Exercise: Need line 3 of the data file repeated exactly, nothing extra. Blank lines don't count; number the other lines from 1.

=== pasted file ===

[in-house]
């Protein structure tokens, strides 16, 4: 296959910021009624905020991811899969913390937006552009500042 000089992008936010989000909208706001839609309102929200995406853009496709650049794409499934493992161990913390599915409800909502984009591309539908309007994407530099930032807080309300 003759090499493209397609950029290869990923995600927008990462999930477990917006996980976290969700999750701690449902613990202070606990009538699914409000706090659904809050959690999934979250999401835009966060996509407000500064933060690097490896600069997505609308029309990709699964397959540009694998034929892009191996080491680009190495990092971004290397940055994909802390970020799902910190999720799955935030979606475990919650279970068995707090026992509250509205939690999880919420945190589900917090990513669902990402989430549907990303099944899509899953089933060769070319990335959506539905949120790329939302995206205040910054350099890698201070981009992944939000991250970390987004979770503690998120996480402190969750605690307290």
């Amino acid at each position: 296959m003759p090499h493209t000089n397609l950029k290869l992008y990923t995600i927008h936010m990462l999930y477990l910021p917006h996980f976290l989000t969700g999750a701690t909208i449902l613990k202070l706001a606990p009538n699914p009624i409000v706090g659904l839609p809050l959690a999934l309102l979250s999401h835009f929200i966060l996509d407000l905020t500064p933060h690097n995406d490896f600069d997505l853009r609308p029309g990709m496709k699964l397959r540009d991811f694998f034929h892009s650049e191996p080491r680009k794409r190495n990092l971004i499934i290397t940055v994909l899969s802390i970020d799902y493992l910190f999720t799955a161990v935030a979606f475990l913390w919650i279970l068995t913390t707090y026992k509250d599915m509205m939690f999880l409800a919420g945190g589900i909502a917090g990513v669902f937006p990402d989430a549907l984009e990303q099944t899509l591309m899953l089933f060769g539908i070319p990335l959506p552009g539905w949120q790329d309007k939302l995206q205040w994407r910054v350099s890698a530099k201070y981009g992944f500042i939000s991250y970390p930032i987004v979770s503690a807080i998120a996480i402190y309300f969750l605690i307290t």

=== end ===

């Amino acid at each position: 296959m003759p090499h493209t000089n397609l950029k290869l992008y990923t995600i927008h936010m990462l999930y477990l910021p917006h996980f976290l989000t969700g999750a701690t909208i449902l613990k202070l706001a606990p009538n699914p009624i409000v706090g659904l839609p809050l959690a999934l309102l979250s999401h835009f929200i966060l996509d407000l905020t500064p933060h690097n995406d490896f600069d997505l853009r609308p029309g990709m496709k699964l397959r540009d991811f694998f034929h892009s650049e191996p080491r680009k794409r190495n990092l971004i499934i290397t940055v994909l899969s802390i970020d799902y493992l910190f999720t799955a161990v935030a979606f475990l913390w919650i279970l068995t913390t707090y026992k509250d599915m509205m939690f999880l409800a919420g945190g589900i909502a917090g990513v669902f937006p990402d989430a549907l984009e990303q099944t899509l591309m899953l089933f060769g539908i070319p990335l959506p552009g539905w949120q790329d309007k939302l995206q205040w994407r910054v350099s890698a530099k201070y981009g992944f500042i939000s991250y970390p930032i987004v979770s503690a807080i998120a996480i402190y309300f969750l605690i307290t």